Law and Critique

, Volume 28, Issue 1, pp 87–108 | Cite as

Smoke, Curtains and Mirrors: The Production of Race Through Time and Title Registration

Article

Abstract

This article analyses the temporal effects of title registration and their relationship to race. It traces the move away from the retrospection of pre-registry common law conveyancing and toward the dynamic, future-oriented Torrens title registration system. The Torrens system, developed in early colonial Australia, enabled the production of ‘clean’, fresh titles that were independent of their predecessors. Through a process praised by legal commentators for ‘curing’ titles of their pasts, this system produces indefeasible titles behind its distinctive ‘curtain’ and ‘mirror’, which function similarly to magicians’ smoke and mirrors by blocking particular realities from view. In the case of title registries, those realities are particular histories of and relationships with land, which will not be protected by property law and are thus made precarious. Building on interdisciplinary work which theorises time as a social tool, I argue that Torrens title registration produces a temporal order which enables land market coordination by rendering some relationships with land temporary and making others indefeasible. This ordering of relationships with land in turn has consequences for the human subjects who have those relationships, cutting futures short for some and guaranteeing permanence to others. Engaging with Renisa Mawani and other critical race theorists, I argue that the categories produced by Torrens title registration systems materialise as race.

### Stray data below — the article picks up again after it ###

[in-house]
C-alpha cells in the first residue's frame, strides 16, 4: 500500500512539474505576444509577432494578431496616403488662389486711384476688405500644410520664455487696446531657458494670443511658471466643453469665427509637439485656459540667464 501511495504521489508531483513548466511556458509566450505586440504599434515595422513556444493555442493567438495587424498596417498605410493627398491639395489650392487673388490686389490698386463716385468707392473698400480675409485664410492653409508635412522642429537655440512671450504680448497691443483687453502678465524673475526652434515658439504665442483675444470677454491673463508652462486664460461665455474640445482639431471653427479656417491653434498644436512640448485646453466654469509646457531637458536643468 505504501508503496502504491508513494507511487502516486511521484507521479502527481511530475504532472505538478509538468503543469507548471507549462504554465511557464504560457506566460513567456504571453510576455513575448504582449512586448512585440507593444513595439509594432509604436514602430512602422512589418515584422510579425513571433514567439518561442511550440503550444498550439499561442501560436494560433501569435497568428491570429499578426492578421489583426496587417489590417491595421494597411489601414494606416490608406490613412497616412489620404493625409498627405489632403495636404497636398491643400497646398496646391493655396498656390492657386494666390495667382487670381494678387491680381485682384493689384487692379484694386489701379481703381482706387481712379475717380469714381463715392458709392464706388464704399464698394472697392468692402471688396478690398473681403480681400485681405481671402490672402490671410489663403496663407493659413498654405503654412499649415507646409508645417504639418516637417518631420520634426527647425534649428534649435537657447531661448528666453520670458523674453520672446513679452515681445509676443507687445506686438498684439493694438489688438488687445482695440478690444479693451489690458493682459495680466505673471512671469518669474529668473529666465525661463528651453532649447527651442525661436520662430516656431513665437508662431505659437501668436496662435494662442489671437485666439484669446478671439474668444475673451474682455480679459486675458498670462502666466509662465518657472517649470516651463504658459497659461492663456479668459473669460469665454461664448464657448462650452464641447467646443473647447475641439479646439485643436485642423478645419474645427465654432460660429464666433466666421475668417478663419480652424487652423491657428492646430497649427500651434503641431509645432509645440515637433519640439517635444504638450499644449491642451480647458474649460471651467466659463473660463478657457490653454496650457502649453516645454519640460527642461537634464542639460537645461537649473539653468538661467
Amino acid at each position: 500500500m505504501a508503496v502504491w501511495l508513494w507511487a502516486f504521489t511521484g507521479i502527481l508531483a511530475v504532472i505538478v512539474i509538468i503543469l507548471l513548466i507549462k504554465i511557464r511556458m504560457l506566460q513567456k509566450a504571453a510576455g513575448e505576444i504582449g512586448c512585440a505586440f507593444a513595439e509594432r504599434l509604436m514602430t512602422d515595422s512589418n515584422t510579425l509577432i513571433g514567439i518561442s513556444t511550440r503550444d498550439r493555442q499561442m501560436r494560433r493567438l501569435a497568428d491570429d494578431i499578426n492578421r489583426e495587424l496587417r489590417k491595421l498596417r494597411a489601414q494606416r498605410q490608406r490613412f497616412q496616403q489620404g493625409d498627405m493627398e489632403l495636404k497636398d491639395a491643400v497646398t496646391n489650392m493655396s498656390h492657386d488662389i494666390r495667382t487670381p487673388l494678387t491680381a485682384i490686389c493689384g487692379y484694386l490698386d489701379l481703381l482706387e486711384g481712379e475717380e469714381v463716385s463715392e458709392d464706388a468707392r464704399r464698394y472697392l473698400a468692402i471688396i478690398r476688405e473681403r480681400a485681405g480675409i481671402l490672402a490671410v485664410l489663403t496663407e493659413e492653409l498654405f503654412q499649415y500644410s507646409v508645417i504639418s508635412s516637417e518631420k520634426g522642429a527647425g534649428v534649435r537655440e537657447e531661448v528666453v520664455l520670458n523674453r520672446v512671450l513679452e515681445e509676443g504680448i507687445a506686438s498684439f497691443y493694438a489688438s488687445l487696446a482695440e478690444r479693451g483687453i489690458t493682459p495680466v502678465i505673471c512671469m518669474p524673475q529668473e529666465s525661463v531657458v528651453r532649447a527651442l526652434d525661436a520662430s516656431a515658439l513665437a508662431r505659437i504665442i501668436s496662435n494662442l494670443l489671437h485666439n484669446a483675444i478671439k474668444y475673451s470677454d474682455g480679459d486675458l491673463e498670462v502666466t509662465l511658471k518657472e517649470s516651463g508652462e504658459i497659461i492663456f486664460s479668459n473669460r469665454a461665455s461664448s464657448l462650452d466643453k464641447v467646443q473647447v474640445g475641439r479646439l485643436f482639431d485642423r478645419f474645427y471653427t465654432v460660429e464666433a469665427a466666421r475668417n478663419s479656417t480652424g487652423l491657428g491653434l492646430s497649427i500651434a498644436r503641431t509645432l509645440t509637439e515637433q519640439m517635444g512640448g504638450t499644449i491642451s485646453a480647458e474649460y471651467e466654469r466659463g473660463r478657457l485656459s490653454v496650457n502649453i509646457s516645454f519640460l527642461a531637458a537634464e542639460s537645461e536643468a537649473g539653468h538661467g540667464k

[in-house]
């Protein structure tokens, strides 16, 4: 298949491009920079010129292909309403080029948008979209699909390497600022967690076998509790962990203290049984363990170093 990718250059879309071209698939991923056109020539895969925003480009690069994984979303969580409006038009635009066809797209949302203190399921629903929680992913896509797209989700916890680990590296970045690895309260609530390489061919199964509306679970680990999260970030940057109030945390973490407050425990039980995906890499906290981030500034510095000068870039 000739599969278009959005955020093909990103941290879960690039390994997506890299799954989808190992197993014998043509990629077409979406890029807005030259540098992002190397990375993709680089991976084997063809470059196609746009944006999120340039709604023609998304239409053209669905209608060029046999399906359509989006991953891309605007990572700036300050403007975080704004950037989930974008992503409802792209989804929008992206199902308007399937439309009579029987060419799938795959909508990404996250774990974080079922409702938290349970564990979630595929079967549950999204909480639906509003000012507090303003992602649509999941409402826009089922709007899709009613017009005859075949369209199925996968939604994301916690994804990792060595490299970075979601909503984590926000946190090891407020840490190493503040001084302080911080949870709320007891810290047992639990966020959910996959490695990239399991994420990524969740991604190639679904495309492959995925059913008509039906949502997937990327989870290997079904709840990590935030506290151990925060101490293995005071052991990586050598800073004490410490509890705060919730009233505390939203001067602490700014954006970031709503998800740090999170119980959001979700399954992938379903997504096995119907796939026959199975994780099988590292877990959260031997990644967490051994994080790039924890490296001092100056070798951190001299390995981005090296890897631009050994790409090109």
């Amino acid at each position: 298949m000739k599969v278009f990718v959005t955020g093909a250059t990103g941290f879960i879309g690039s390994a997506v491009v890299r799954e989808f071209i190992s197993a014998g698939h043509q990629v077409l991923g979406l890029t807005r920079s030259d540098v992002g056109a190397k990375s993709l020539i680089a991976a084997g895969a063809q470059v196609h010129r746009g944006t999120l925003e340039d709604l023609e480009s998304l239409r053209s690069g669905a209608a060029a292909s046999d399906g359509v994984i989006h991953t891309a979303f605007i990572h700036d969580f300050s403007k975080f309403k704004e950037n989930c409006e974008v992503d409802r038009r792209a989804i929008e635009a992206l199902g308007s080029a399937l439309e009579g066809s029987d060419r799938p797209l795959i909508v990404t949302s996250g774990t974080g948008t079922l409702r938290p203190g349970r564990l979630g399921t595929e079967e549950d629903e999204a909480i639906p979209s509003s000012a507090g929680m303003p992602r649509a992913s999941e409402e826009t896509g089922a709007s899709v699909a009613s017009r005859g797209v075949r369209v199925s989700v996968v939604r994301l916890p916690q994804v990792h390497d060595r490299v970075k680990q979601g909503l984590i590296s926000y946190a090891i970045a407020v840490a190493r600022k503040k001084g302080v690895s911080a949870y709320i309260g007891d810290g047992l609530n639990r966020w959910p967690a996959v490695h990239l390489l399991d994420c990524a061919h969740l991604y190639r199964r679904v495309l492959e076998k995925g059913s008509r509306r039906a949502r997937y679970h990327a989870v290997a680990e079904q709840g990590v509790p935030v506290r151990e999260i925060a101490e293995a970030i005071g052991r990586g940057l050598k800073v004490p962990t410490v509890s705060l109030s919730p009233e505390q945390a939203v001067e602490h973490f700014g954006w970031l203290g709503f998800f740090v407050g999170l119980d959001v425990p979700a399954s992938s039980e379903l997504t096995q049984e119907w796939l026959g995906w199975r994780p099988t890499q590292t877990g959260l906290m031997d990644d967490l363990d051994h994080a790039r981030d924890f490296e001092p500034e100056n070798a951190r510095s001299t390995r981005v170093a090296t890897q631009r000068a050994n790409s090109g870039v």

Keywords

Colonialism Land Race Time Title registration Torrens 

Notes

Acknowledgments

Enormous thanks to the careful reading, feedback and support I have received in writing this paper. Particular thanks to Nadine El-Enany for detailed comments on several drafts. Also to Emily Grabham, Nick Piska, Katie Cruz, Renisa Mawani, Shelley Bielefeld, Shiri Pasternak, Lucy Finchett-Maddock and anonymous reviewers for comments on earlier drafts. All errors are mine alone.

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Copyright information

© Springer Science+Business Media Dordrecht 2016

Authors and Affiliations

  1. 1.School of LawBirkbeck, University of LondonLondonUK

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